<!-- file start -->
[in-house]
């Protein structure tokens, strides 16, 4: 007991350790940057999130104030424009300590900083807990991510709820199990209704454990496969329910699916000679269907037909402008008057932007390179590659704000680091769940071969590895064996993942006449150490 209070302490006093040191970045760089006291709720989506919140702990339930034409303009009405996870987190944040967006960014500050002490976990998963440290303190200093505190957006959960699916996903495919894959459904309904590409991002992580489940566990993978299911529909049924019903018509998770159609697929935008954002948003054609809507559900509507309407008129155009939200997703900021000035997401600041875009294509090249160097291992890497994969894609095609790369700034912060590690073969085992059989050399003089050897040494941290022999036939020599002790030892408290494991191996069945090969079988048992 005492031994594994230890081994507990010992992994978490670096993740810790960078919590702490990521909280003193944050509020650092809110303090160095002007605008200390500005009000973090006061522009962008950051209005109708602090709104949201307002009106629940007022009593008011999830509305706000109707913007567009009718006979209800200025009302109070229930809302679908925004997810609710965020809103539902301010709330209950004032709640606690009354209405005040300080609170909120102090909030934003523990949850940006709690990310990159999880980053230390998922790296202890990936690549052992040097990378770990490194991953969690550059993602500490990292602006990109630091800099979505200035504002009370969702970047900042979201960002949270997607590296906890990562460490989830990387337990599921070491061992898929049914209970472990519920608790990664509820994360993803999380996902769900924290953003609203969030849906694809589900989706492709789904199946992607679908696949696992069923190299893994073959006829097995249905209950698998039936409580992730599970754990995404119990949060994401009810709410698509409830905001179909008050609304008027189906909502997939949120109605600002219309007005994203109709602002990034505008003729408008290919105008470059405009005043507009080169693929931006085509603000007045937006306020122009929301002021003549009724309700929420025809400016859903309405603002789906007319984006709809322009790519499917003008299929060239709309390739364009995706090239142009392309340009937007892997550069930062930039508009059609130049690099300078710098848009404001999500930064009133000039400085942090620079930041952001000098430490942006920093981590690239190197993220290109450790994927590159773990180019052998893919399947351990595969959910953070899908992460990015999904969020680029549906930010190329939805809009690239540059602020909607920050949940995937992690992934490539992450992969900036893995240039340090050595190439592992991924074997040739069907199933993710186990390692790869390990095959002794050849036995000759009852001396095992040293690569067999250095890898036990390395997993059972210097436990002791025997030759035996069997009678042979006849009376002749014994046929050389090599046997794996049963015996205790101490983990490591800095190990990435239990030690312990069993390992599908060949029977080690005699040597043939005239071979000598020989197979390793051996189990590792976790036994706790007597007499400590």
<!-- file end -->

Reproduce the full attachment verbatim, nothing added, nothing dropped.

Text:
[in-house]
């Protein structure tokens, strides 16, 4: 007991350790940057999130104030424009300590900083807990991510709820199990209704454990496969329910699916000679269907037909402008008057932007390179590659704000680091769940071969590895064996993942006449150490 209070302490006093040191970045760089006291709720989506919140702990339930034409303009009405996870987190944040967006960014500050002490976990998963440290303190200093505190957006959960699916996903495919894959459904309904590409991002992580489940566990993978299911529909049924019903018509998770159609697929935008954002948003054609809507559900509507309407008129155009939200997703900021000035997401600041875009294509090249160097291992890497994969894609095609790369700034912060590690073969085992059989050399003089050897040494941290022999036939020599002790030892408290494991191996069945090969079988048992 005492031994594994230890081994507990010992992994978490670096993740810790960078919590702490990521909280003193944050509020650092809110303090160095002007605008200390500005009000973090006061522009962008950051209005109708602090709104949201307002009106629940007022009593008011999830509305706000109707913007567009009718006979209800200025009302109070229930809302679908925004997810609710965020809103539902301010709330209950004032709640606690009354209405005040300080609170909120102090909030934003523990949850940006709690990310990159999880980053230390998922790296202890990936690549052992040097990378770990490194991953969690550059993602500490990292602006990109630091800099979505200035504002009370969702970047900042979201960002949270997607590296906890990562460490989830990387337990599921070491061992898929049914209970472990519920608790990664509820994360993803999380996902769900924290953003609203969030849906694809589900989706492709789904199946992607679908696949696992069923190299893994073959006829097995249905209950698998039936409580992730599970754990995404119990949060994401009810709410698509409830905001179909008050609304008027189906909502997939949120109605600002219309007005994203109709602002990034505008003729408008290919105008470059405009005043507009080169693929931006085509603000007045937006306020122009929301002021003549009724309700929420025809400016859903309405603002789906007319984006709809322009790519499917003008299929060239709309390739364009995706090239142009392309340009937007892997550069930062930039508009059609130049690099300078710098848009404001999500930064009133000039400085942090620079930041952001000098430490942006920093981590690239190197993220290109450790994927590159773990180019052998893919399947351990595969959910953070899908992460990015999904969020680029549906930010190329939805809009690239540059602020909607920050949940995937992690992934490539992450992969900036893995240039340090050595190439592992991924074997040739069907199933993710186990390692790869390990095959002794050849036995000759009852001396095992040293690569067999250095890898036990390395997993059972210097436990002791025997030759035996069997009678042979006849009376002749014994046929050389090599046997794996049963015996205790101490983990490591800095190990990435239990030690312990069993390992599908060949029977080690005699040597043939005239071979000598020989197979390793051996189990590792976790036994706790007597007499400590």